Architecture and Music
We cannot better specify the sensation produced by music than by identifying it with that which the contemplation of architectural forms provokes in us.
Goethe understood this well when he said that architecture is petrified music.
Certainly it is easier to destroy than to build …
Whatever the origin of the chosen name for Fes, from the gold and silver pickaxe (in Arabic سفأ Fä’s) spoken of by Ibn Abi Zar that was used by Idriss I to strike the foundations of the city, or perhaps from the Berber asafi (meaning right bank) for the Almoravids uniting two settlements within the same walls; and whatever might be the chosen viewpoint – facing the ramparts or lost in the labyrinthine alleyways of the medina, in interior gardens or in the shadow of palaces, the city of Fes seems to tell us a story of foundations, walls and buildings, an architectural dream that carries us away and loses us in three-dimensional lines and curves. The geometry of the buildings, the calligraphy and the arabesques of ornamentation, the architecture of the historic city can be described in two words that also define music: form and ornament.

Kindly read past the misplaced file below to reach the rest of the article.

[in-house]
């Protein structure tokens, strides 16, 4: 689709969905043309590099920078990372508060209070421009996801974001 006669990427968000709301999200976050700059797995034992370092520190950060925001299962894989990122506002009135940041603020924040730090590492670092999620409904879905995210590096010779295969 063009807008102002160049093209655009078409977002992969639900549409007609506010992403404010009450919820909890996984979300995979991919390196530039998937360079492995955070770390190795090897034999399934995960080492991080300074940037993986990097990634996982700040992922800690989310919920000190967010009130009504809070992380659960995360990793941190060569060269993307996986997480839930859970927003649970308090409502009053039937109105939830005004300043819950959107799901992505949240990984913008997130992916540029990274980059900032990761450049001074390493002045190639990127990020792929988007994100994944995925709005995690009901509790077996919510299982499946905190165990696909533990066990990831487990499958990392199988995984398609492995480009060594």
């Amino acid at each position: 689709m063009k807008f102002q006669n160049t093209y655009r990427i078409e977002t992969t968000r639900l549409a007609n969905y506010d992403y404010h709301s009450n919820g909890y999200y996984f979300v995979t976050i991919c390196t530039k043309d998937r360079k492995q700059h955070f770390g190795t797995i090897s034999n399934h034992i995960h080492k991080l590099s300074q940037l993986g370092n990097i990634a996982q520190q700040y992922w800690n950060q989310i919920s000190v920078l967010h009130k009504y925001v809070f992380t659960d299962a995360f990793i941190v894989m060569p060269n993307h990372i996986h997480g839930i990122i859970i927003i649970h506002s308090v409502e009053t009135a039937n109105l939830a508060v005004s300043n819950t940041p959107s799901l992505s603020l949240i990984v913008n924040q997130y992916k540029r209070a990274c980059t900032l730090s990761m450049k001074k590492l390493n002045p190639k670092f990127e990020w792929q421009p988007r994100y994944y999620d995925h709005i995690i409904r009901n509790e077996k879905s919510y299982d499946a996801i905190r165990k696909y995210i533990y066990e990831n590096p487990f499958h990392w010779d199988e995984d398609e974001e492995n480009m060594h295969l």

Everything in music is a story of architecture, of form and ornament; all is a question of constructions, lines, solids, voids, superpositions, heights. Music inscribes in time that which architecture inscribes in space, both of them concerned with correct proportions, geometry, physics, harmony, mathematics and all the spirituality contained in the word aesthetic, the aesthesis of the ancient Greeks, both sensation and feeling. Even the idea of the maqâm, linked to the melodic scale and common to the great musical pieces found from North Africa to Central Asia, originally meant a building, a place where music was played.
Therefore, with this in mind, and taking into consideration the possibilities offered by sacred music – and by musical sacredness – found from Morocco to Asia via Africa, and bathing in the Mediterranean that has for centuries linked East and West, we have constructed this programme, fashioned from architecture and spirituality in music. We have been always mindful of the need to offer the public a musical feast worthy of this ‘Zaouia of Fes’ that, according to the traveller Ibn Battuta who left Morocco to admire ‘the splendours of cities’ and returned, 120 000km later, ‘has no equal in the whole universe, for the pleasantness of its situation, the beauty of its construction and its ornaments’.